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David Hume - Study Notes

HUME by A.J. Ayer

This book was first published by the OUP in 1980 which was, I believe, before the Very Short Introduction Series was established. The author, Sir Alfred Ayer, was himself a philosopher of note in the 20th Century. Born in 1910, his initial claim to fame was as author of Language, Truth and Logic which came out in 1936, and a very controversial and influential book it was too. It’s still in print, as a Penguin. It set out the radical philosophy of Logical Positivism as originally formulated by a group of eminent German and Austrian physicists, philosophers, logicians and mathematicians in the 1920’s.

David Hume, the Scottish philosopher who lived from 1711 to 1776, anticipated many of their ideas. He was and still is one of the most important philosophers of modern times. I shall follow the convention of regarding ‘modern times’ as having started, very roughly, from about 1600 onwards. Ayer commences his book with a brief outline of David Hume’s life, noting that he was born into the ‘middle gentry’, received a university education at Edinburgh but interestingly, never held an academic post during his career (probably because of his agnosticism). In fact for many years he achieved greater fame not as a philosopher but as a historian with his History of Great Britain, and he also pursued a successful diplomatic career for some years.

His most important publications included A Treatise of Human Nature, 1739, Essays Moral and Political, 1742, Enquiry Concerning Human Understanding, 1748, Enquiry Concerning the Principles of Morals, 1751 and the Dialogues Concerning Natural Religion, published posthumously in 1779. In this last work he incisively criticized certain arguments purporting to prove the existence of God which he considered to be fallacious.

I don’t think it’s necessary for me to reiterate Ayer’s account of Hume’s life in any detail; in fact I think it’s equally interesting to appreciate the historical era into which David Hume was born, in 1711. For the preceding century, the seventeenth, had been the century when modern science began to ‘find its feet’. Of course, most ordinary people in those days were still as ignorant and superstitious as they had been in mediaeval times. People still believed in imps, demons, hobgoblins, ghosts, spirits and what have you, but within the world of learning, great changes had been taking place ever since the Renaissance during the fifteenth and sixteenth centuries.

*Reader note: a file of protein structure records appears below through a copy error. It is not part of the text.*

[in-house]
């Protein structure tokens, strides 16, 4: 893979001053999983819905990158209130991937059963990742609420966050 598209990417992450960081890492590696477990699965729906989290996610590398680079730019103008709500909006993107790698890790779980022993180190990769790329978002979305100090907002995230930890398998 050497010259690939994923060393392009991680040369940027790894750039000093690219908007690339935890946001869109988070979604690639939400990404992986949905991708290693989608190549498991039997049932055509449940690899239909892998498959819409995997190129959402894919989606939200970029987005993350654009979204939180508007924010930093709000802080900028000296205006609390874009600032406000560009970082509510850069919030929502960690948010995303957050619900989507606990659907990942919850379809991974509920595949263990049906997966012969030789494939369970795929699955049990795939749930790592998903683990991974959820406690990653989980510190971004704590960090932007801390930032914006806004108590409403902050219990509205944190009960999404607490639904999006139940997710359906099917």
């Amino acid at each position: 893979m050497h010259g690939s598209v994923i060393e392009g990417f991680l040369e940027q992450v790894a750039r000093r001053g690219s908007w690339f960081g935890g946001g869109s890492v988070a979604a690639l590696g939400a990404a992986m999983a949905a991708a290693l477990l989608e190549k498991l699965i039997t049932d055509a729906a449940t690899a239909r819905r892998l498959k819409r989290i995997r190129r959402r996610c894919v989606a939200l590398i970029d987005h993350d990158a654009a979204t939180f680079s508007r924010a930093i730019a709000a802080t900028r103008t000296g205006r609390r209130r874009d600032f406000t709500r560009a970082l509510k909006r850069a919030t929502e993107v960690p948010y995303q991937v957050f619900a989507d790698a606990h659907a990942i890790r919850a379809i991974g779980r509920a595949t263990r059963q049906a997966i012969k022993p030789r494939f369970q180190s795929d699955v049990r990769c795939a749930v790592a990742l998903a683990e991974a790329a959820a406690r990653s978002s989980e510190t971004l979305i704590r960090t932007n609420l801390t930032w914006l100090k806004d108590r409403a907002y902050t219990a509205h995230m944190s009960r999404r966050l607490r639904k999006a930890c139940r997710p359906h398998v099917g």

The middle ages had been an age of scholasticism. ‘Knowledge’ was acquired through diligently studying the ancient writings, these being the Holy Scriptures plus the works of the ancient Greek philosopher, Aristotle. But scholasticism began to change. It came to be realized that through observation and research, the world was round, not flat. It came to realized that the world we inhabit is not the centre of the universe. It came to be realized that you could observe distant objects up in the sky through telescopes. You will all be familiar with such famous names as Galileo, Kepler and Copernicus. The ‘world-view’ began to change, radically and dramatically, once people started observing the world around them instead of sitting in a library studying the ancient writings. This was how knowledge was acquired – through observation and experiment. Ironically, Aristotle would probably have been the first to applaud this process, and the first to have condemned the ossification in mediaeval times of his own early scientific work.

One of the most important and influential works ever to be published was Francis Bacon’s “The Advancement of Learning” which came out in 1605. To put it in a nutshell, Bacon said that if you want to acquire knowledge and understanding, don’t waste your time perusing ancient books. Go out and have a look at things for yourself – make observations, measure things, carry out tests, repeat your experiments, record the results in detail, seek out explanations for what you observe, devise theories and, most importantly, develop criteria to test one theory against another one. Bacon was in fact the first modern writer on scientific methodology or, as it is often called, the Philosophy of Science.

So, men of learning followed his precepts and began to acquire knowledge which had a degree of precision that was previously unknown. They began to distinguish between astronomy which was science and astrology which was not science, between chemistry on the one hand and alchemy on the other. They began to realize that a theory which has been properly researched can be relied upon to forecast future events (such as the exact location of the planet Neptune in five years’ time), and they started to abandon ancient methods of foreseeing the future such as fortune telling, reading the Tarot cards, necromancy and so on. Of course, it wasn’t all plain sailing; there wasn’t an abrupt change from ancient superstition to modern science; there was a lot of overlap. Even Sir Isaac Newton, the great scientist, still believed in witches (!).